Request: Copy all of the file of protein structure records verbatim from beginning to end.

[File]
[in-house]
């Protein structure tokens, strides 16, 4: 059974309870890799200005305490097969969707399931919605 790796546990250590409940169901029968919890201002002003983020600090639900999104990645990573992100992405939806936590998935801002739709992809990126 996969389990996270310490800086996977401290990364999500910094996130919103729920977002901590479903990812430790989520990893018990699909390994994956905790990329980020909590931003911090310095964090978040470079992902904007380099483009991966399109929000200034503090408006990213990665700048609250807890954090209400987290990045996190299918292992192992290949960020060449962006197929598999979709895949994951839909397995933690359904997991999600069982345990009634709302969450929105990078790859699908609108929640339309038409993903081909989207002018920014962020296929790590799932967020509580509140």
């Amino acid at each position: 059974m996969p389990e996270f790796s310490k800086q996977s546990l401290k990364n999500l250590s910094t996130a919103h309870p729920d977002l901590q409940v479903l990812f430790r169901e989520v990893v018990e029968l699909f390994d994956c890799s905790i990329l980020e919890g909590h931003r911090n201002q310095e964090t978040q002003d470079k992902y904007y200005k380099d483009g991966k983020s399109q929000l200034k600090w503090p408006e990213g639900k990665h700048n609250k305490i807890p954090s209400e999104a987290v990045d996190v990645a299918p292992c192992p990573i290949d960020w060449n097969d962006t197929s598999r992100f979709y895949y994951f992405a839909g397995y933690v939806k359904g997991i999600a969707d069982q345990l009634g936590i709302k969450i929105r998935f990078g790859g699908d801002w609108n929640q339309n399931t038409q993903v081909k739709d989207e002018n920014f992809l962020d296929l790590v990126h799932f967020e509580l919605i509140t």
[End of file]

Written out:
[in-house]
């Protein structure tokens, strides 16, 4: 059974309870890799200005305490097969969707399931919605 790796546990250590409940169901029968919890201002002003983020600090639900999104990645990573992100992405939806936590998935801002739709992809990126 996969389990996270310490800086996977401290990364999500910094996130919103729920977002901590479903990812430790989520990893018990699909390994994956905790990329980020909590931003911090310095964090978040470079992902904007380099483009991966399109929000200034503090408006990213990665700048609250807890954090209400987290990045996190299918292992192992290949960020060449962006197929598999979709895949994951839909397995933690359904997991999600069982345990009634709302969450929105990078790859699908609108929640339309038409993903081909989207002018920014962020296929790590799932967020509580509140």
């Amino acid at each position: 059974m996969p389990e996270f790796s310490k800086q996977s546990l401290k990364n999500l250590s910094t996130a919103h309870p729920d977002l901590q409940v479903l990812f430790r169901e989520v990893v018990e029968l699909f390994d994956c890799s905790i990329l980020e919890g909590h931003r911090n201002q310095e964090t978040q002003d470079k992902y904007y200005k380099d483009g991966k983020s399109q929000l200034k600090w503090p408006e990213g639900k990665h700048n609250k305490i807890p954090s209400e999104a987290v990045d996190v990645a299918p292992c192992p990573i290949d960020w060449n097969d962006t197929s598999r992100f979709y895949y994951f992405a839909g397995y933690v939806k359904g997991i999600a969707d069982q345990l009634g936590i709302k969450i929105r998935f990078g790859g699908d801002w609108n929640q339309n399931t038409q993903v081909k739709d989207e002018n920014f992809l962020d296929l790590v990126h799932f967020e509580l919605i509140t």